There are many places to apply styles. As we saw back in Chapter 1, every browser has its own default styles (see page 42). Next, you can write style rules and apply them to a specific (X)HTML element right in the code, insert them at the top of an (X)HTML document, and import one or more from an external file (see page 127). And some browsers let your visitors create and apply their own style sheets to any pages they visitincluding yours. Finally, some styles are inherited from parent element to child.
Figure 7.5. Here is the style sheet for this document. Don't worry too much about the details right now, but do notice that there is a rule for p elements, but not for em elements.
What happens, you might ask, when there is more than one style rule that applies to a given element? CSS uses the principle of the cascade, from which it gets its initial C, to take into account such important characteristics as inheritance, specificity, and location in order to determine which of a group of conflicting rules should win out.
Figure 7.6. The em element is contained within the p element, and thus is a child of p.
Let's start with inheritance. Many CSS properties affect not only the elements defined by the selector but are also inherited by the descendants of those elements. For example, suppose you make all your h1 elements blue with a red border. It so happens that the color property is inherited, but the border property is not. Thus, any elements contained within the h1 elements will also be blue, but will not have their own red border. You'll learn which properties are inherited in the individual section describing each property (and in Appendix B, CSS Properties and Values). You can also use a value of inherit with most properties to force inheritance (see page 124).
Figure 7.7. In the absence of a rule specified explicitly for the em element in Figure 7.5, it inherits the font, weight, and color from its parent, the p element.
While inheritance determines what happens if no style rule is applied to an element, specificity is the key when more than one rule is applied. The law of specificity states that the more specific the selector, the stronger the rule. So if one rule states that all h1 elements should be blue but a second rule states that all h1 elements with a class of Spanish be red, the second rule will override the first for all those h1 elements whose class is Spanish.
Figure 7.8. Here are four rules of varying specificity. The first affects any old p element, the second affects only those p elements with a class equal to group, and the third and fourth affect only the single p element with an id equal to one.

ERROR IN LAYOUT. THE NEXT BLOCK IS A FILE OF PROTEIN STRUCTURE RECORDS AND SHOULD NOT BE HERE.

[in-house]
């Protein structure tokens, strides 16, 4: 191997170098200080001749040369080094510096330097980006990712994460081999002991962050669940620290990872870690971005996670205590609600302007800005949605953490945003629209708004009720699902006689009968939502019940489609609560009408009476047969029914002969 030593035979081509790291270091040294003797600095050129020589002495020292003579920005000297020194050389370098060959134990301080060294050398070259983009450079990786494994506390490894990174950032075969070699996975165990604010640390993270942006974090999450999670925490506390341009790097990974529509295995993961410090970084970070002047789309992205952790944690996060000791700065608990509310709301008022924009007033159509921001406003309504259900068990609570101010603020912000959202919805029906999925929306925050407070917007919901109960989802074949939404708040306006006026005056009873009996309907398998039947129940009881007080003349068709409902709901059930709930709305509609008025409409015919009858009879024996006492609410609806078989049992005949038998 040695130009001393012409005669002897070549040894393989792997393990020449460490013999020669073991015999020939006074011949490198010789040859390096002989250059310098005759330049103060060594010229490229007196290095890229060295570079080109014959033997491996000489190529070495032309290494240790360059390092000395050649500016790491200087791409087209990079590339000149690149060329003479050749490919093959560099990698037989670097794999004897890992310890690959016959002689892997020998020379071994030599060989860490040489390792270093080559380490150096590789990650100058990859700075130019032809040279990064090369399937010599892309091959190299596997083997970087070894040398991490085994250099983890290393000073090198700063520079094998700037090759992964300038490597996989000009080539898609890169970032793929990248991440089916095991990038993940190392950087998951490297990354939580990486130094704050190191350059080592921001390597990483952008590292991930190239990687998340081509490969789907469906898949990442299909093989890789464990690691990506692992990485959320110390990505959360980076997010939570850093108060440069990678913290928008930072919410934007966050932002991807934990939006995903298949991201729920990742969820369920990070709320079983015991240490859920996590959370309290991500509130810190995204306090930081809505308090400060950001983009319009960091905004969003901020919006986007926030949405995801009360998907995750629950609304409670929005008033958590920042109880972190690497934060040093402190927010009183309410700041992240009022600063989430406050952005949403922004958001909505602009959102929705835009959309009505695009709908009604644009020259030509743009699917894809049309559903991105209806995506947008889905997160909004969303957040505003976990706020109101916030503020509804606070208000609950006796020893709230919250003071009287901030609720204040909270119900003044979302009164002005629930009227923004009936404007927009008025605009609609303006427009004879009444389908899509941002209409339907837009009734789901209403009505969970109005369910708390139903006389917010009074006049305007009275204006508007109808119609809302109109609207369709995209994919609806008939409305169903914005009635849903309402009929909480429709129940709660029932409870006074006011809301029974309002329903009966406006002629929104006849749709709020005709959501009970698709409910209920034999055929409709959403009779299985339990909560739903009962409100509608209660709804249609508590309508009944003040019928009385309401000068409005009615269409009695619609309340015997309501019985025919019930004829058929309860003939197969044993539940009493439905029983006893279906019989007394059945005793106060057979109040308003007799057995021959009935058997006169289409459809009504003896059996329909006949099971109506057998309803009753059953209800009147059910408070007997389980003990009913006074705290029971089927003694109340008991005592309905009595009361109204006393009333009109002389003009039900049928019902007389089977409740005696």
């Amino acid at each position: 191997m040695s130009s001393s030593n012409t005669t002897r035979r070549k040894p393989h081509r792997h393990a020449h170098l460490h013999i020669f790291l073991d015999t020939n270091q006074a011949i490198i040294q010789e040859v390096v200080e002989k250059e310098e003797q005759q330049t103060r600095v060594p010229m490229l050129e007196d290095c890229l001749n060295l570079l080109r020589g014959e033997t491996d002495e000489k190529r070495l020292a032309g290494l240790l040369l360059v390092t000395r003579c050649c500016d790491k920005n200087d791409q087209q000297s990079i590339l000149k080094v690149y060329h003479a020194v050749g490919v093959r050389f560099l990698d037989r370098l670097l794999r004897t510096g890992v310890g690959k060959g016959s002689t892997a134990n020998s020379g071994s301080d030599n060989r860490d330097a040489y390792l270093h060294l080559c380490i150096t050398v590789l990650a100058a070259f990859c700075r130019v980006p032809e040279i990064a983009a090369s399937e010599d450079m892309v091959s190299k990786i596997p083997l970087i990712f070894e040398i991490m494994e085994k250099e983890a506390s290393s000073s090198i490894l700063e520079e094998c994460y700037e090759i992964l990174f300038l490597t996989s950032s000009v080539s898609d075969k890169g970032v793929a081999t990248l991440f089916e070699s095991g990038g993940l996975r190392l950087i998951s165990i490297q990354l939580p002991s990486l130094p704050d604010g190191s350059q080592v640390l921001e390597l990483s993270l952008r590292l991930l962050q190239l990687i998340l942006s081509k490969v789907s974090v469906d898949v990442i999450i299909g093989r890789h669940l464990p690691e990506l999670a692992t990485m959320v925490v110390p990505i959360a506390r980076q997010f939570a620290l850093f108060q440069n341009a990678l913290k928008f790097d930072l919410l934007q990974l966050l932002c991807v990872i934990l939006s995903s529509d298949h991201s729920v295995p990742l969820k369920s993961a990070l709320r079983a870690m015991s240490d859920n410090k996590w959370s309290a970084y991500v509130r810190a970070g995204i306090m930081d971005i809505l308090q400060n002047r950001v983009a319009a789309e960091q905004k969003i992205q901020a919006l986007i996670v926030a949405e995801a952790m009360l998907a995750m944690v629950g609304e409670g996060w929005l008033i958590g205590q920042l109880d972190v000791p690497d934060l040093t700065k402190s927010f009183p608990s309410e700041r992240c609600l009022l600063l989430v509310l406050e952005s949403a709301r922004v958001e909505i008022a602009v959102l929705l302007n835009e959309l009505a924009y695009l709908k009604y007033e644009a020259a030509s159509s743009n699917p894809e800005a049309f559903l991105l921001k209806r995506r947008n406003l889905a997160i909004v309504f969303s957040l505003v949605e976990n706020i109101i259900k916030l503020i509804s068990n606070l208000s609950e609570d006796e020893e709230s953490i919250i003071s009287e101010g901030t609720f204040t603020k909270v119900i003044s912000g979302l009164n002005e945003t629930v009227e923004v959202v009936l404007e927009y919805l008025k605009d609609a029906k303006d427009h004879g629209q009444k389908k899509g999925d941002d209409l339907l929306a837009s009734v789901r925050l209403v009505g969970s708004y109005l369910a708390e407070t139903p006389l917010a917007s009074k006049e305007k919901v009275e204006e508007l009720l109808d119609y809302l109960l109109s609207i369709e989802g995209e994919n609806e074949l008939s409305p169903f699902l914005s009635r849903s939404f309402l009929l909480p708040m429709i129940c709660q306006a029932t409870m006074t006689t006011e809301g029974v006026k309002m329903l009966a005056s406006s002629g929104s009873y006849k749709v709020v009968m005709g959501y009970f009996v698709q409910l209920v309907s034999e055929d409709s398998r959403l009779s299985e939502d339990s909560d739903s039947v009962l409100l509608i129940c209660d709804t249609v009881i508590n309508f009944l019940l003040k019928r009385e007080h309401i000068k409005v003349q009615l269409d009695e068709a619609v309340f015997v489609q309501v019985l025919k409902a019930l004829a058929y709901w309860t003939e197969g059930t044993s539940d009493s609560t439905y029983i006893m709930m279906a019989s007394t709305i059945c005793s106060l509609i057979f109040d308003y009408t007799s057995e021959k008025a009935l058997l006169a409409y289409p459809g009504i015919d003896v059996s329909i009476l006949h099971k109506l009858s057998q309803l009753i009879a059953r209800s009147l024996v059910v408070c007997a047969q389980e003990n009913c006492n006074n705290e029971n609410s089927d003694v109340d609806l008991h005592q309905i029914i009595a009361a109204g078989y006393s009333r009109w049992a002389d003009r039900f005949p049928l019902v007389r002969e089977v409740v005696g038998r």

Note that id attributes are considered the most specific (since they must be unique in a document), while the presence of a class attribute makes a selector more specific than a simple selector that has none. Indeed, a selector with more than one class is more specific than a selector with only one. Selectors with just element names come next on the specificity scale; inherited rules are considered to be the most general of all, and are overruled by any other rule.
Figure 7.9. Here are three paragraphs, one generic one, one with just a class, and one with a class and an id.
For the exact rules of calculating specificity, see Section 6.4.3 of the CSS specifications (http://www.w3.org/TR/CSS21/cascade.html#specificity).
Sometimes, specificity is not enough to determine a winner among competing rules. In that case, the location of the rule breaks the tie: Rules that appear later have more weight. For example, rules that are applied locally right in the (X)HTML element (see page 134) are considered to appear after (and thus have more weight than) equally specific rules applied internally at the top of the (X)HTML document (see page 131). For details, consult The Importance of Location on page 135.
Figure 7.10. Since the third and fourth rules have the same specificity, their position becomes a factorand thus the fourth rule wins out since it appears last.
If that isn't enough, you can override the whole system by declaring that a particular rule should be more important than the others by adding !important at the end of the rule.
In summary, in the absence of a rule, many styles are inherited from parent element to child. With two competing rules, the more specific the rule, the more weight or importance it hasregardless of its location. With two rules of equal specificity, the one that appears later wins.